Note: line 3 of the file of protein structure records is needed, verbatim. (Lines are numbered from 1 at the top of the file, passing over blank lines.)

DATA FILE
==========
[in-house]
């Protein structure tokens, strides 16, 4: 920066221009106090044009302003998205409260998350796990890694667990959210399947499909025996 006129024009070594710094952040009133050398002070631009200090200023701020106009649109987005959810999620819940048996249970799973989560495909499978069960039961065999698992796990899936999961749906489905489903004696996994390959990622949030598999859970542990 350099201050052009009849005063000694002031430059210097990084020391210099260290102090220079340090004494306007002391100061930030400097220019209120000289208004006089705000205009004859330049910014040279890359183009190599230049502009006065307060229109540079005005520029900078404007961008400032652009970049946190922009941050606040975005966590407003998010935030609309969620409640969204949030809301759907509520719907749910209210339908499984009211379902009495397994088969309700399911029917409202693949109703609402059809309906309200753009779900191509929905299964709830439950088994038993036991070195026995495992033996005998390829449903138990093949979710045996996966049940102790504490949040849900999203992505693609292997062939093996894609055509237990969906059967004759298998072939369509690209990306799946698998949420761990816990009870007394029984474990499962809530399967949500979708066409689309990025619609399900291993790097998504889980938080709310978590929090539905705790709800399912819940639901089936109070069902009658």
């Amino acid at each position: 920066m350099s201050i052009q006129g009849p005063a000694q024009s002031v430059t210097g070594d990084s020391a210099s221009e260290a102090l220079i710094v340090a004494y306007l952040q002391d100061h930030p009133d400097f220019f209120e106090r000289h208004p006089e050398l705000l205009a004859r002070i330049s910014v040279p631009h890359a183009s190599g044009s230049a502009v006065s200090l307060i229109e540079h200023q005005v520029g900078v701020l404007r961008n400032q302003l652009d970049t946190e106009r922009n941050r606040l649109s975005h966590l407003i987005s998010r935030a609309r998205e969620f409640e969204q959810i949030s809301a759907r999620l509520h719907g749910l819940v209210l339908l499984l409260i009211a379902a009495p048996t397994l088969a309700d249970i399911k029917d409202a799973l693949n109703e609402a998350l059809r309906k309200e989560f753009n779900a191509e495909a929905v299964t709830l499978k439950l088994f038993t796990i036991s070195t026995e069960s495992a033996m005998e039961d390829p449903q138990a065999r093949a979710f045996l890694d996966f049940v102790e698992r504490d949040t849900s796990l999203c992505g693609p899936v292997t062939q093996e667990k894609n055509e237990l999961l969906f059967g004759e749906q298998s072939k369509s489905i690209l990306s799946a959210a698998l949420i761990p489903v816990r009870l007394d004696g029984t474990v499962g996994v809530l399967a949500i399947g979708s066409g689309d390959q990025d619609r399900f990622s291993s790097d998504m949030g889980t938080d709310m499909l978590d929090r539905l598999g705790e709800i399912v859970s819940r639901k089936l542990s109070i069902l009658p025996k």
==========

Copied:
């Amino acid at each position: 920066m350099s201050i052009q006129g009849p005063a000694q024009s002031v430059t210097g070594d990084s020391a210099s221009e260290a102090l220079i710094v340090a004494y306007l952040q002391d100061h930030p009133d400097f220019f209120e106090r000289h208004p006089e050398l705000l205009a004859r002070i330049s910014v040279p631009h890359a183009s190599g044009s230049a502009v006065s200090l307060i229109e540079h200023q005005v520029g900078v701020l404007r961008n400032q302003l652009d970049t946190e106009r922009n941050r606040l649109s975005h966590l407003i987005s998010r935030a609309r998205e969620f409640e969204q959810i949030s809301a759907r999620l509520h719907g749910l819940v209210l339908l499984l409260i009211a379902a009495p048996t397994l088969a309700d249970i399911k029917d409202a799973l693949n109703e609402a998350l059809r309906k309200e989560f753009n779900a191509e495909a929905v299964t709830l499978k439950l088994f038993t796990i036991s070195t026995e069960s495992a033996m005998e039961d390829p449903q138990a065999r093949a979710f045996l890694d996966f049940v102790e698992r504490d949040t849900s796990l999203c992505g693609p899936v292997t062939q093996e667990k894609n055509e237990l999961l969906f059967g004759e749906q298998s072939k369509s489905i690209l990306s799946a959210a698998l949420i761990p489903v816990r009870l007394d004696g029984t474990v499962g996994v809530l399967a949500i399947g979708s066409g689309d390959q990025d619609r399900f990622s291993s790097d998504m949030g889980t938080d709310m499909l978590d929090r539905l598999g705790e709800i399912v859970s819940r639901k089936l542990s109070i069902l009658p025996k």